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What Would Emily Say?
An Indeath Interview with Emily Dickinson, by Robyn Su Millerz
 More of this Feature
• “'Tis true— They shut me in the Cold—
• “Opinion is a flitting thing,
• “You cannot put a Fire out—
• “Much Madness is divinest Sense— To a discerning Eye—
 Join the Discussion
• Poems in political discourse
“What do you think? Could the First Lady reasonably expect to keep political statements out of a Rose Garden poetry symposium?”
   --Poetry Guide
 Related Articles
• Emily “The Virgin” Dickinson, 1830 - 1886
• Raising Their Voices, poets speak out against war in Iraq, by Victor Infante
• Poems For Peace, our new anthology
• Poets in the News links to other articles on poets against the war & the cancelled White House poetry symposium
 Elsewhere on the Web
• Poetsagainstthewar.org (US)
• Poets Against the War (UK)
• Poets4Peace.com at the United Poets Coalition
• Australian Poets for Peace Project
• “Not In Our Name, a statement of conscience against war and repression”
• “After the Fall,” Artists for Peace, Justice and Civil Liberties
• “Convergence,” Canadian poems for peace

Reacting to First Lady Laura Bush's cancellation of the White House symposium planned for February 12 on “Poetry and the American Voice,” many poets have asked “What was she thinking? Didn't she expect that poets would have something to say about the current movement toward war in Iraq?” Anyone who has read Langston Hughes or Walt Whitman, two of the poets whose work was to be read & discussed at the symposium, might suspect that if they were alive today, both men would speak out about the impending war. On the other hand, Emily Dickinson, the third poet who was to be celebrated at the symposium, seems to be seen by most readers as apolitical.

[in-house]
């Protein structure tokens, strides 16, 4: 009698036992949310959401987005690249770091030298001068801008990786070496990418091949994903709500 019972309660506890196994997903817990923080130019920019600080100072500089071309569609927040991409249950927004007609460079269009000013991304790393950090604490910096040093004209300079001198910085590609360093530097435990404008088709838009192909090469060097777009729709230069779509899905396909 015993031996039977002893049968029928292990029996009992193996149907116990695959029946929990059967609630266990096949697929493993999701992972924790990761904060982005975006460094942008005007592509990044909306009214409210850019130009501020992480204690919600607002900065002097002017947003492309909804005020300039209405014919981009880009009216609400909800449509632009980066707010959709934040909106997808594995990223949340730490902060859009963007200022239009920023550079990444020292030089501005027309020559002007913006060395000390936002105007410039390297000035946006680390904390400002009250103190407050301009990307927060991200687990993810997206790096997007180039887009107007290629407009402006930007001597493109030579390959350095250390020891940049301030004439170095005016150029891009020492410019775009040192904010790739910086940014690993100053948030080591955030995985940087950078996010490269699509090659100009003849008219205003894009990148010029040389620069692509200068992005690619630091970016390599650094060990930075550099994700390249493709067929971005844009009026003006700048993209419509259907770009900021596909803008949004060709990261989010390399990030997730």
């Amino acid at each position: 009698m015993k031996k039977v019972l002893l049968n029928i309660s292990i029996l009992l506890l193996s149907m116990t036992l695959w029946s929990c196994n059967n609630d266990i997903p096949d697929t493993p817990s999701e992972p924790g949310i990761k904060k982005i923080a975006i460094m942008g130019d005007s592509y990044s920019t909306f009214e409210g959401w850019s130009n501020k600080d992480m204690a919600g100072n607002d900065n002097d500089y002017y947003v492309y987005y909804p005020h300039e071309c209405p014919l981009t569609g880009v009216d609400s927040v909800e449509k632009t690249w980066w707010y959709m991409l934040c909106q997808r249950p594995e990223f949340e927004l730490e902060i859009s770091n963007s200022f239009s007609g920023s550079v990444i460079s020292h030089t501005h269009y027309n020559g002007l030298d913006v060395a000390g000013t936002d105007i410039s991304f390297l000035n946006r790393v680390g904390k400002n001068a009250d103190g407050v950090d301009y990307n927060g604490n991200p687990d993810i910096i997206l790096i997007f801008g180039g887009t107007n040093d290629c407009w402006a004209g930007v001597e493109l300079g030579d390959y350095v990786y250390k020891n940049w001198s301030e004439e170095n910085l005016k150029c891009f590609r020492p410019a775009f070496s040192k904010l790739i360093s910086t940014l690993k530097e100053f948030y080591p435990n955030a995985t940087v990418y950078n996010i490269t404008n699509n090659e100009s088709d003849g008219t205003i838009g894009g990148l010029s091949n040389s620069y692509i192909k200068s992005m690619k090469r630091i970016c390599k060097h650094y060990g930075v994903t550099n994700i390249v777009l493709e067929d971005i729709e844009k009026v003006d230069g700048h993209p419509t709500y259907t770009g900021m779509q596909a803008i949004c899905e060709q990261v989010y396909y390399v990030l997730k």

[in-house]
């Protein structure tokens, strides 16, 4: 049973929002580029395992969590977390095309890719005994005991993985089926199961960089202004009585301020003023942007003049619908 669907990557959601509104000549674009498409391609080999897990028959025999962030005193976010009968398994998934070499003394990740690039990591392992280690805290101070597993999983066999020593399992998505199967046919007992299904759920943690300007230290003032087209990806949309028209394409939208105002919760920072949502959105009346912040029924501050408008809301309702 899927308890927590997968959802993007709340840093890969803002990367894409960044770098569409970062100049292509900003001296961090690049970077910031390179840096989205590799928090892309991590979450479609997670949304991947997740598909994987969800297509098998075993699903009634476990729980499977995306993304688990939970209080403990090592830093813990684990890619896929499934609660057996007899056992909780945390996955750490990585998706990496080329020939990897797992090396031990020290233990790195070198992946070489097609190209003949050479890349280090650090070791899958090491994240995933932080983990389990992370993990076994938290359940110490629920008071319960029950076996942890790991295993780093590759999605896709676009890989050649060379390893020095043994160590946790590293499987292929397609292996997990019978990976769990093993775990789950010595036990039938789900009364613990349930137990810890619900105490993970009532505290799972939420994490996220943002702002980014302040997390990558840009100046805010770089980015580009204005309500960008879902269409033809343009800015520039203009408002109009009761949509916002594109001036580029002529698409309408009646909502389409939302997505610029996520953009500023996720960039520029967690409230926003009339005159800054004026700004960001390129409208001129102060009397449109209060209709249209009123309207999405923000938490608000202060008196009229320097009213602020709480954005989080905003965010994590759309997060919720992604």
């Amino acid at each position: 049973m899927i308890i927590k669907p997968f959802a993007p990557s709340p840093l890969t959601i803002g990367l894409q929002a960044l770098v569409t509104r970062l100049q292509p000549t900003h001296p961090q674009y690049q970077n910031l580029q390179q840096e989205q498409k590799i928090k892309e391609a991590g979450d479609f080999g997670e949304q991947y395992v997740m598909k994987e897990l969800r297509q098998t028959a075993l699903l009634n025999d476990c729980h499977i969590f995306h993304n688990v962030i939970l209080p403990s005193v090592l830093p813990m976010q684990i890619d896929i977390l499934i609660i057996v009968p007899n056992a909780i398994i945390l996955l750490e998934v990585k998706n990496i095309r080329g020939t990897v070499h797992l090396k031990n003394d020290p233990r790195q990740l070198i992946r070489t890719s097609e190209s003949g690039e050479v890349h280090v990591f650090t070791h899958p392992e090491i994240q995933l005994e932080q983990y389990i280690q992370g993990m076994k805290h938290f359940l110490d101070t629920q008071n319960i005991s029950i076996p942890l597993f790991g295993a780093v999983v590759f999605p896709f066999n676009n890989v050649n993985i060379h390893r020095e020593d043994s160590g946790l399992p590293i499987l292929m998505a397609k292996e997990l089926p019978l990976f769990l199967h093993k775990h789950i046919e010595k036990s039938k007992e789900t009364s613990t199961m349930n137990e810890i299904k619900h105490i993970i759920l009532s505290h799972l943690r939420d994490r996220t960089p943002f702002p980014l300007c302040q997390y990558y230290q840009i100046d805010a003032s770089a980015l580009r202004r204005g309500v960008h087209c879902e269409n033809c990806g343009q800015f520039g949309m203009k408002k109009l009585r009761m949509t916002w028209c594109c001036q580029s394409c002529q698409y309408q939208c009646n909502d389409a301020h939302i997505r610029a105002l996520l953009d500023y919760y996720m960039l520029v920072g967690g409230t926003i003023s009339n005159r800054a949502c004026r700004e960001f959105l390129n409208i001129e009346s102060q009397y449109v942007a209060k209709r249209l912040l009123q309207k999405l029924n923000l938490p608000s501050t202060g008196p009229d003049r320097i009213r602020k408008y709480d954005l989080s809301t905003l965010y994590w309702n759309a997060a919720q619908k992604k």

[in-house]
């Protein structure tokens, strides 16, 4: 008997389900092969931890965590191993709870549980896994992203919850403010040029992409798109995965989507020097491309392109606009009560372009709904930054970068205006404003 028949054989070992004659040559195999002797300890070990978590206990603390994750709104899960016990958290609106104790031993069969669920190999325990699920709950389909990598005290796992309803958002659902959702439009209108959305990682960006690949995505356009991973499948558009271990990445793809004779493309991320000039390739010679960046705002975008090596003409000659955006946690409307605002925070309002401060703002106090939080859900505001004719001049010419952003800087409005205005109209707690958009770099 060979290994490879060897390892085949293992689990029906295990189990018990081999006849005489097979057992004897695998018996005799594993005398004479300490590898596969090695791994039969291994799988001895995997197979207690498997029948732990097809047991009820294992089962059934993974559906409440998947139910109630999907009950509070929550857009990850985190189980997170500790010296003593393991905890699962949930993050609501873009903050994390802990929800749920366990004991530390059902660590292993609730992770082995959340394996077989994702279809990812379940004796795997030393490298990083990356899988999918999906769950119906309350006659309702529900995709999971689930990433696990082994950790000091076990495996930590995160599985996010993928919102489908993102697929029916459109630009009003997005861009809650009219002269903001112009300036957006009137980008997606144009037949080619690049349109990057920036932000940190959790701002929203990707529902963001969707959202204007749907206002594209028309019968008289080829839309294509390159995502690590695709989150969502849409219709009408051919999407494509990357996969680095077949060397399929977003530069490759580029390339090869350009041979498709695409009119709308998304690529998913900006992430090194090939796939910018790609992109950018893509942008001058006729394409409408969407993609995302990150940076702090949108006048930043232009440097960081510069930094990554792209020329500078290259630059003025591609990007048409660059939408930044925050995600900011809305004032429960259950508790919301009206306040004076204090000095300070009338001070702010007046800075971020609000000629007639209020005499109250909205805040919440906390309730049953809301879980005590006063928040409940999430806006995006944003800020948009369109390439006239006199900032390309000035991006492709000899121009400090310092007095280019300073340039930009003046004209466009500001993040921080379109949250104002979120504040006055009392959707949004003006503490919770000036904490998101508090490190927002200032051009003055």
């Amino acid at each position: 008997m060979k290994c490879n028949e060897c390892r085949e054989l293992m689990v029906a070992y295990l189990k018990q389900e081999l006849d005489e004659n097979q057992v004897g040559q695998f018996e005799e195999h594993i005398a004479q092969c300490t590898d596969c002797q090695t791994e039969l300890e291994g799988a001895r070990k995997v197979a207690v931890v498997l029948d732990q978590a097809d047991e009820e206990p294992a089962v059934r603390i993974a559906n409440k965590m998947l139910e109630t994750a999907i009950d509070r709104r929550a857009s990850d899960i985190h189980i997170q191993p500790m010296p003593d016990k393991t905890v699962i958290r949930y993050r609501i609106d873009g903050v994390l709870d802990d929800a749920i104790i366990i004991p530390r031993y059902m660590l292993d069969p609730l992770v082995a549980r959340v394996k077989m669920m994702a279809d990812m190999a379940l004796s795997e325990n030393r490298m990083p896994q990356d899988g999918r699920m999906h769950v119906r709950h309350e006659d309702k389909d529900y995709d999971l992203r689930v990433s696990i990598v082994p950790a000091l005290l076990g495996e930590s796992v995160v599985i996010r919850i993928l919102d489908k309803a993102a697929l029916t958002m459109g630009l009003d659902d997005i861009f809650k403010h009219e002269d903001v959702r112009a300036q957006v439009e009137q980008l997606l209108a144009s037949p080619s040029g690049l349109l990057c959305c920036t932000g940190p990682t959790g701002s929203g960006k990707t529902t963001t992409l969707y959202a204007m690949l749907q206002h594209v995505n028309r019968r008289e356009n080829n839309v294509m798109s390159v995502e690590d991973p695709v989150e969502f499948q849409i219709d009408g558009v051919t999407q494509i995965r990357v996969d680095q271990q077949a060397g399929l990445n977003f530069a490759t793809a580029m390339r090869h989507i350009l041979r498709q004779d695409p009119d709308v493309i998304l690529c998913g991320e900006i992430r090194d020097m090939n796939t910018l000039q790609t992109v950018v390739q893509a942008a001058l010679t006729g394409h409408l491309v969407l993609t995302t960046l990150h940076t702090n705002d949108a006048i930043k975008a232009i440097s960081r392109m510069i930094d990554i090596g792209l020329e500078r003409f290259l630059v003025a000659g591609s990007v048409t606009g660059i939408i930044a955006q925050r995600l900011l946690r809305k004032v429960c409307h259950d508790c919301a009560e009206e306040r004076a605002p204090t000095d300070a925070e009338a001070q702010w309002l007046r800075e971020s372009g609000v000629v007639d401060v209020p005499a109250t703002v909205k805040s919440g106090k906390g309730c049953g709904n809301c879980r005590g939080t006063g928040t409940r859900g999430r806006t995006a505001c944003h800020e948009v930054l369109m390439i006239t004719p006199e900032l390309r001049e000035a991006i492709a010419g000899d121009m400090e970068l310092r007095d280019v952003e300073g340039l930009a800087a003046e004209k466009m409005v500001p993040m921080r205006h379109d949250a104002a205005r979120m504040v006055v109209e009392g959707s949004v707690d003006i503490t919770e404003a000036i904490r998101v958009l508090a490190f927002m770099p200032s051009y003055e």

Robyn Su Millerz is here to say, “Not so.” What would Emily have to say about current events? Read Robyn Su's “indeath interview” with Miss Dickinson, and you'll have her commentary from the true source, the poems.

Margy Snyder & Bob Holman

          by Robyn Su Millerz

We at Dead Poets Today are pleased to invoke the spirit of Emily Dickinson, who was to have been honored as an American Voice in a poetry symposium at the White House on February 12th. Welcome, Miss Dickinson. It's most accommodating of you to converse with us from beyond the grave.We understand scheduling in Eternity is quite the juggling act.

The gleam of an heroic Act
Such strange illumination
The Possible's slow fuse is lit
By the Imagination.

What would you say to those who would dismiss these words you spoke so long ago? Do you feel they can adequately express your views on current issues?

A word is dead
When it is said,
Some say.

I say it just
Begins to live
That day.

Well put! Now, what is your initial reaction to the uproar over the abrupt cancellation of the White House symposium? Are you somewhat amused? Outraged? What prompted you to speak to your present-day fans and colleagues

They might not need me— yet they might—
I'll let my Heart be just in sight—
A smile so small as mine might be
Precisely their necessity—

The symposium was cancelled when the White House learned one of the invited poets was collecting antiwar poetry to read at the event. What possible effect could the reading have had?

From such a common ball as this
Might date a Victory!
From marshallings as simple
The flags of nations swang.
Steady— my soul: What issues
Upon thine arrow hang!

The pen, then, in your view, might well be mightier than the sword?

I took my Power in my Hand—
And went against the World—
'Twas not so much as David— had—
But I— was twice as bold—

Had I Art—
Impregnable my Fortress
Unto All Heart—

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